In WARMACHINE, the very earth shakes during fierce confrontations where six-ton constructs of tempered iron and steel slam into one another with the destructive force of a locomotive. Inspired by Sholto, presented here for your edification is a kit review of the Cygnar starter set.
Over the past few months, I've developed an increasing fascination with Warmachine, the 30mm tabletop war game produced by Privateer Press. I went ahead and bought the introductory rulebook, a few blisters, and a starter kit for one of the armies, and I wanted to share my novice first impression of the starter set with ATT. I also thought I would treat this post as a summary introduction to Warmachine, and compare and contrast the game with Warhammer 40K. I'll be the first to admit that as yet I've only gotten two practice battles in, and therefore I am not making any overarching comparisons between the fun or quality of either game system.
What is Warmachine?
Warmachine is a 30mm tabletop wargame in a "full metal fantasy" universe. For all practical purposes, "full metal fantasy" translates to "steampunk, with a dash of magic." Warmachine is set in Western Immoren, the "land of the Iron Kingdoms." Cygnar is the most powerful of the Iron Kingdoms, rich in resources and technologically advanced. However, it is beset on all sides by enemies, and its forces are stretched to the breaking point. To the north lies Khador, a backward but imperialistic power heavily influenced by czarist Russia. To the east is the Protectorate of Menoth, a theocratic kingdom that has declared a holy war on Cygnar. To the south are the Cryx, a terrible archipeligo of piracy and necromancy ruled by the Cthulhu-esque Dragon Lord Toruk. A fifth faction falls under the broad umbrella of "Mercenaries." This should go without saying, but each army has a very different style of play.
How does Warmachine play?
Like both variants of Warhammer, Warmachine is a turn-based strategy game that utilizes point limits and army lists. At the heart of most armies are battle groups: a warcaster and the warjacks directly under his control. Supporting them are units of infantry and cavalry.
- Warcasters are the commander-mages of your armies. Unlike the Warhammers, your warcaster is always a named hero. They possess focus, a mana pool that they can cast spells from. More importantly, they can imbue their warjacks with this focus, making these colossul fighting machines even more powerful. If your warcaster dies, the game is lost. Your choice of warcaster is important, as every single one adds a distinct flavor to your army.
- Warjacks are massive steam-powered, semi-autonomous war machines. They are divided into light and heavy varieties; heavy warjacks have more hit boxes, are larger models, and are mounted on larger bases, but are more expensive, both point- and money-wise.
- Infantry are individually weak and easy to kill - but they never come alone. In sufficient numbers, infantry can bring down even the most powerful of warjacks.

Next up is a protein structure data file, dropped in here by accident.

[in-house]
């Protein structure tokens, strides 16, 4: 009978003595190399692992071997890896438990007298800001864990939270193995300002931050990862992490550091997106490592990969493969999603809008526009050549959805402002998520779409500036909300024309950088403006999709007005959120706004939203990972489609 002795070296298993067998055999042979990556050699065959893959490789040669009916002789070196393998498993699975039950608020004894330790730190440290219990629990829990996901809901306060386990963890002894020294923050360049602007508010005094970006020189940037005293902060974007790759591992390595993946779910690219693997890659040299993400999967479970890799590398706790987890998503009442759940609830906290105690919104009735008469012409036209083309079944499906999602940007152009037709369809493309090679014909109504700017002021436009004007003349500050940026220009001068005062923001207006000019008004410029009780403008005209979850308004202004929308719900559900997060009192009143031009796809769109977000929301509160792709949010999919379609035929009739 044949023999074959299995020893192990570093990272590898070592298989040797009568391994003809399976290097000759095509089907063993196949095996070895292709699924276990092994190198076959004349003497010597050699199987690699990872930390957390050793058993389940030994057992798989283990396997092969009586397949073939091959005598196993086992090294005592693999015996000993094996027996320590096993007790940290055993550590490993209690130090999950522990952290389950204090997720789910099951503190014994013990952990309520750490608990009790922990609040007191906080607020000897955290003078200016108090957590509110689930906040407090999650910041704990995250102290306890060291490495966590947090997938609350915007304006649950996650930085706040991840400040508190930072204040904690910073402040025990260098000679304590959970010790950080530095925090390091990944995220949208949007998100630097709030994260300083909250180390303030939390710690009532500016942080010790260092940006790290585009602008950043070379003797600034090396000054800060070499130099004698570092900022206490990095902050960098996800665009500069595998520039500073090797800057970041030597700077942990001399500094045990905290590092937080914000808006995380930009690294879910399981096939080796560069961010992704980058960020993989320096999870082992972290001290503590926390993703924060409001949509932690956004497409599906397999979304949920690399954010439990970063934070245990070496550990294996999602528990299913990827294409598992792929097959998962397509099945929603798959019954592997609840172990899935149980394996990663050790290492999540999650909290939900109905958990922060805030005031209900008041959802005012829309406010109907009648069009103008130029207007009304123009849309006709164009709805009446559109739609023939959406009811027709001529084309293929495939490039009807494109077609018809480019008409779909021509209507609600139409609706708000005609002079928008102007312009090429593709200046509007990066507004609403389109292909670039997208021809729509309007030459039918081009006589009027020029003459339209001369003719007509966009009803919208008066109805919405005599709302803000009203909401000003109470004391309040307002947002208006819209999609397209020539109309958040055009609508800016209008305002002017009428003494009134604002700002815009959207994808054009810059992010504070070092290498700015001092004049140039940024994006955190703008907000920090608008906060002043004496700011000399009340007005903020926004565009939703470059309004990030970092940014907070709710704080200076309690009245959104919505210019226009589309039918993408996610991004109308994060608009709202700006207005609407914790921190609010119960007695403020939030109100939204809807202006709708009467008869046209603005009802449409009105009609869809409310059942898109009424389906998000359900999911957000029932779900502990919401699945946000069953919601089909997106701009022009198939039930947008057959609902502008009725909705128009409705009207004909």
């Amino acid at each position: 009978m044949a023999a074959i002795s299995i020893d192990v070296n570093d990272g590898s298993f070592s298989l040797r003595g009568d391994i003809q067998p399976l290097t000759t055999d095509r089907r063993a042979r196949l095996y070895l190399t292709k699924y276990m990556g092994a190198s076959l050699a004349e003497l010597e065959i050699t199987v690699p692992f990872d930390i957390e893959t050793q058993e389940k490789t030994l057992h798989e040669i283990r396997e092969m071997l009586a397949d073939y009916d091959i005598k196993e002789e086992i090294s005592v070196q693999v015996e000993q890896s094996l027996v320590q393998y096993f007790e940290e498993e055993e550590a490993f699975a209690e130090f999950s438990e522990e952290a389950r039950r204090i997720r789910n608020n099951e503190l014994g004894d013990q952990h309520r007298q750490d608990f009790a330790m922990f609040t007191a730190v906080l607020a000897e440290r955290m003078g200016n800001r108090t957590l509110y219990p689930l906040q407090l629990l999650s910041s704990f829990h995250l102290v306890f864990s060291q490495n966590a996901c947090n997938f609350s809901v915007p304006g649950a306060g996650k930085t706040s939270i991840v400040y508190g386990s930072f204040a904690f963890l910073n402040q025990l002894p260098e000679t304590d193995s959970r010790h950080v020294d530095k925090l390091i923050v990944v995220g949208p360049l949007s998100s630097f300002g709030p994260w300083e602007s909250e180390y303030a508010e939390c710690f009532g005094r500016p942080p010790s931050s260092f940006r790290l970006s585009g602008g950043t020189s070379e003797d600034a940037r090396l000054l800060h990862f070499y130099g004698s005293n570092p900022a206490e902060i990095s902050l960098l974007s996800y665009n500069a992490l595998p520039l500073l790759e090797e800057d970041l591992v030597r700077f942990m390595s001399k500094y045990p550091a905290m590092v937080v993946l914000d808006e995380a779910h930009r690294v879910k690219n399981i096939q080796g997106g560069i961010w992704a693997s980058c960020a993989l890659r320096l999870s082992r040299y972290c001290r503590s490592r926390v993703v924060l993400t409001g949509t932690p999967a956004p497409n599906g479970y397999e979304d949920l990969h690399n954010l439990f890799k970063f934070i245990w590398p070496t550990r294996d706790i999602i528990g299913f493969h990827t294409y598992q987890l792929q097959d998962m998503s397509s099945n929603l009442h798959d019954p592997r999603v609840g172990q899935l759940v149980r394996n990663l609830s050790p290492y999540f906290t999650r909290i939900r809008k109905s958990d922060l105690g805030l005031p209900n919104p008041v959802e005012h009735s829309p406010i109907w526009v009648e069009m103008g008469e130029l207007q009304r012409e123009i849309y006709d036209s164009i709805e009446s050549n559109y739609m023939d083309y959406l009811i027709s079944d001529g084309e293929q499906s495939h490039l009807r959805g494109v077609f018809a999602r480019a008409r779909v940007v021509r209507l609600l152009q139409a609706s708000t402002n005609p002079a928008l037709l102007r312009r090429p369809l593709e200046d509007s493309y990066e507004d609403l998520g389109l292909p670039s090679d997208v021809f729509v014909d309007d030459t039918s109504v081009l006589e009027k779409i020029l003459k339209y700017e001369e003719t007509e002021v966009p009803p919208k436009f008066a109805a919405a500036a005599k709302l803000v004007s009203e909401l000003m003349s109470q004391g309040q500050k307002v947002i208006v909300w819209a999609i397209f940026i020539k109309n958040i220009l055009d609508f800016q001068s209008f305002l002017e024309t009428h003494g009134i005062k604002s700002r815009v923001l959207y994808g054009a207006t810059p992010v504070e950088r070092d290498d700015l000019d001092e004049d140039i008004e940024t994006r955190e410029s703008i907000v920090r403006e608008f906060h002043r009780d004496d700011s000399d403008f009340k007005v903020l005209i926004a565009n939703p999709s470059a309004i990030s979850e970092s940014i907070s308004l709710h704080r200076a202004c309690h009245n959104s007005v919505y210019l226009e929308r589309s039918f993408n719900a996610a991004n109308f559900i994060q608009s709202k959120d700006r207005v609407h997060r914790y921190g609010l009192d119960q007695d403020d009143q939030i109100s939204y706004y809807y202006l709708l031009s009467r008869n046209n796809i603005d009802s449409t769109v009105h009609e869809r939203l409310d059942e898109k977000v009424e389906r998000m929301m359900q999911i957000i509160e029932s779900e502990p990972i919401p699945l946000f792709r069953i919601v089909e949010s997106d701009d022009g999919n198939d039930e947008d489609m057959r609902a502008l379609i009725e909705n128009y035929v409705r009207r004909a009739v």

- Cavalry are a powerful addition to any army - expensive, but an interesting middling unit between warjacks and infantry.
All units in Warmachine come with a stat card, which not only serves as a reference sheet, but that also keeps track of how much damage the unit has taken. For reference, here is an old-style reference card for a Cygnar Ironclad (new, more colorful cards have been subsequently released):
An old-style reference card, available on the Privateer Press website.
As you can see, the Ironclad has thirty hit boxes, though individual weapon system can be disabled before the entire warjack is destroyed. Contrast this with the Khadorian Men-o-War, or the Cryx Satyxis Raiders, and you begin to get a feel for the relative strength and weakness of each unit. I would be lying if I said the "trading card game" aspect of unit management didn't appeal to me.
All of this is a bit overwhelming. If I want to play Warmachine, where should I start?
A good starting places is the starter battle group for each army. It provides roughly 350 points of starting models; in my experience, most games are played at the 500 point level, meaning the starter kit has potentially satisfied 70% of your final fighting force. Each kit comes with a warcaster, but beyond that each battlegroup's composition is unique, reflecting the relative strengths of each army:
- The Khadorian battlegroup comes with two heavy warjacks. While this might not sound like a lot, heavy warjacks are massive, multipart metal models. On top of that, the Khadorians simply don't have light warjacks - they believe in ponderous, heavily armored warmachines that just don't stop.
- Cygnar and the Protectorate of Menoth both come with one heavy and two light warjacks.
- Interestingly, the Cryx battlegroup comes with one heavy warjack and three light warjacks. This is because Cryx 'jacks are lighter and weaker (and cheaper), relying on their speed to stay alive.
This is a kit review of the starter battlegroup for Cygnar.
Cyngar Starter Kit Review
Costwise, the starter set will run you about $40. My local gamestore sells the kit for $50; I was able to snag a copy on eBay for $35 with free shipping. Most sellers on eBay offer all four starter kits at about a total of $40.
The first thing that struck me was the extremely colorful artwork on the box's cover:
Cygnar Battlegroup Box
Having now purchased the rulebook, I can assure you that this is a fitting example of the vivid artwork that permeates all of Warmachine. It reminds me favorably of the 4th edition era 40K boxes.
Opening it up, we see two compartmentalized plastic trays, foldout starter rules, and the previously-mentioned unit cards. Compare the newer, brighter artwork to the previously linked Ironclad unit card.
Cygnar Battlegroup Interior
The quick start rules do not comprehensively cover all the rules of Warmachine. They focus on providing the rules necessary to understand how warcasters and warjacks work, and leave out rules concerning, among other things, command checks, infantry, and cavalry. That said, the quick start rules do fold-out to a really nice poster: